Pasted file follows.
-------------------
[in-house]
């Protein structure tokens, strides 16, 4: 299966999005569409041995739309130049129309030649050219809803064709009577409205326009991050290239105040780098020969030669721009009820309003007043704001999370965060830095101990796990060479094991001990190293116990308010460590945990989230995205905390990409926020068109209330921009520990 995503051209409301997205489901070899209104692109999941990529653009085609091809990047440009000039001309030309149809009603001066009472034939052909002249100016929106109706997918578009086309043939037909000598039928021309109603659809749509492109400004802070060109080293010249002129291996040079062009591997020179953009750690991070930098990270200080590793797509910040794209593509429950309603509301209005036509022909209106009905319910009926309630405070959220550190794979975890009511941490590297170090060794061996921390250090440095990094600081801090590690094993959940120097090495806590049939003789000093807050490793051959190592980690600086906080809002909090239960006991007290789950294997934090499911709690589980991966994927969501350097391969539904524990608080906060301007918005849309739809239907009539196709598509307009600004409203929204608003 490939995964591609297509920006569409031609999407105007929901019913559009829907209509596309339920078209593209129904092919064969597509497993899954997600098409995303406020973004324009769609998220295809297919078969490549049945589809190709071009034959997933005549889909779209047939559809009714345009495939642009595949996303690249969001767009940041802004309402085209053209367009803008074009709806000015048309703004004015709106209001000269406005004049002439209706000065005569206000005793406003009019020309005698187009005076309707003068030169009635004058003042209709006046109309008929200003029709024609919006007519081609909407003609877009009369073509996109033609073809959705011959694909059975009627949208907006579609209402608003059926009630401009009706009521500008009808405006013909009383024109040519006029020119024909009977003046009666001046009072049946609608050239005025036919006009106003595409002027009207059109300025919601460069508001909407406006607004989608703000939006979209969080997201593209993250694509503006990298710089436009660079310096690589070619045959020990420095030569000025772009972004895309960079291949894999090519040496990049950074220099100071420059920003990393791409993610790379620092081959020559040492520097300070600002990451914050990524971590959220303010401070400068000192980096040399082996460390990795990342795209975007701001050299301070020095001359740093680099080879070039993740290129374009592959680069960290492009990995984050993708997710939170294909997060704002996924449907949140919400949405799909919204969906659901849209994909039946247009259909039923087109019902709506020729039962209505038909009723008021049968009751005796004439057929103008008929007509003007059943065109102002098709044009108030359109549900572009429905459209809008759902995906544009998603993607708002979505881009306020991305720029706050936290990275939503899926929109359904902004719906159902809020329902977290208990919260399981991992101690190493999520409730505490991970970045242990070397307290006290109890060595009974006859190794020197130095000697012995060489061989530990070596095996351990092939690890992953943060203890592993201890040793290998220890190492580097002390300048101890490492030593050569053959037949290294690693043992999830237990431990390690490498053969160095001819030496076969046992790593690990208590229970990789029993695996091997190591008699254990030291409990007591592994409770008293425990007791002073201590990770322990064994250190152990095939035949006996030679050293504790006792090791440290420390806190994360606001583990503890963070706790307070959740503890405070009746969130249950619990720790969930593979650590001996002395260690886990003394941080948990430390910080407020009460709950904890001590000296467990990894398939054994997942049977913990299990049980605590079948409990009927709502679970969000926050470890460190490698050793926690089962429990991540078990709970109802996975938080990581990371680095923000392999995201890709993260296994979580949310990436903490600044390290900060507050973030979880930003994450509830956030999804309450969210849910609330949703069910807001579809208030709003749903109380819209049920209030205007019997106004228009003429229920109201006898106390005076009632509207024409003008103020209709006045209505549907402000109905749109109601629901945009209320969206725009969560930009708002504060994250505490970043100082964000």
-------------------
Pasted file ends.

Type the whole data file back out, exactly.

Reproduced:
[in-house]
């Protein structure tokens, strides 16, 4: 299966999005569409041995739309130049129309030649050219809803064709009577409205326009991050290239105040780098020969030669721009009820309003007043704001999370965060830095101990796990060479094991001990190293116990308010460590945990989230995205905390990409926020068109209330921009520990 995503051209409301997205489901070899209104692109999941990529653009085609091809990047440009000039001309030309149809009603001066009472034939052909002249100016929106109706997918578009086309043939037909000598039928021309109603659809749509492109400004802070060109080293010249002129291996040079062009591997020179953009750690991070930098990270200080590793797509910040794209593509429950309603509301209005036509022909209106009905319910009926309630405070959220550190794979975890009511941490590297170090060794061996921390250090440095990094600081801090590690094993959940120097090495806590049939003789000093807050490793051959190592980690600086906080809002909090239960006991007290789950294997934090499911709690589980991966994927969501350097391969539904524990608080906060301007918005849309739809239907009539196709598509307009600004409203929204608003 490939995964591609297509920006569409031609999407105007929901019913559009829907209509596309339920078209593209129904092919064969597509497993899954997600098409995303406020973004324009769609998220295809297919078969490549049945589809190709071009034959997933005549889909779209047939559809009714345009495939642009595949996303690249969001767009940041802004309402085209053209367009803008074009709806000015048309703004004015709106209001000269406005004049002439209706000065005569206000005793406003009019020309005698187009005076309707003068030169009635004058003042209709006046109309008929200003029709024609919006007519081609909407003609877009009369073509996109033609073809959705011959694909059975009627949208907006579609209402608003059926009630401009009706009521500008009808405006013909009383024109040519006029020119024909009977003046009666001046009072049946609608050239005025036919006009106003595409002027009207059109300025919601460069508001909407406006607004989608703000939006979209969080997201593209993250694509503006990298710089436009660079310096690589070619045959020990420095030569000025772009972004895309960079291949894999090519040496990049950074220099100071420059920003990393791409993610790379620092081959020559040492520097300070600002990451914050990524971590959220303010401070400068000192980096040399082996460390990795990342795209975007701001050299301070020095001359740093680099080879070039993740290129374009592959680069960290492009990995984050993708997710939170294909997060704002996924449907949140919400949405799909919204969906659901849209994909039946247009259909039923087109019902709506020729039962209505038909009723008021049968009751005796004439057929103008008929007509003007059943065109102002098709044009108030359109549900572009429905459209809008759902995906544009998603993607708002979505881009306020991305720029706050936290990275939503899926929109359904902004719906159902809020329902977290208990919260399981991992101690190493999520409730505490991970970045242990070397307290006290109890060595009974006859190794020197130095000697012995060489061989530990070596095996351990092939690890992953943060203890592993201890040793290998220890190492580097002390300048101890490492030593050569053959037949290294690693043992999830237990431990390690490498053969160095001819030496076969046992790593690990208590229970990789029993695996091997190591008699254990030291409990007591592994409770008293425990007791002073201590990770322990064994250190152990095939035949006996030679050293504790006792090791440290420390806190994360606001583990503890963070706790307070959740503890405070009746969130249950619990720790969930593979650590001996002395260690886990003394941080948990430390910080407020009460709950904890001590000296467990990894398939054994997942049977913990299990049980605590079948409990009927709502679970969000926050470890460190490698050793926690089962429990991540078990709970109802996975938080990581990371680095923000392999995201890709993260296994979580949310990436903490600044390290900060507050973030979880930003994450509830956030999804309450969210849910609330949703069910807001579809208030709003749903109380819209049920209030205007019997106004228009003429229920109201006898106390005076009632509207024409003008103020209709006045209505549907402000109905749109109601629901945009209320969206725009969560930009708002504060994250505490970043100082964000």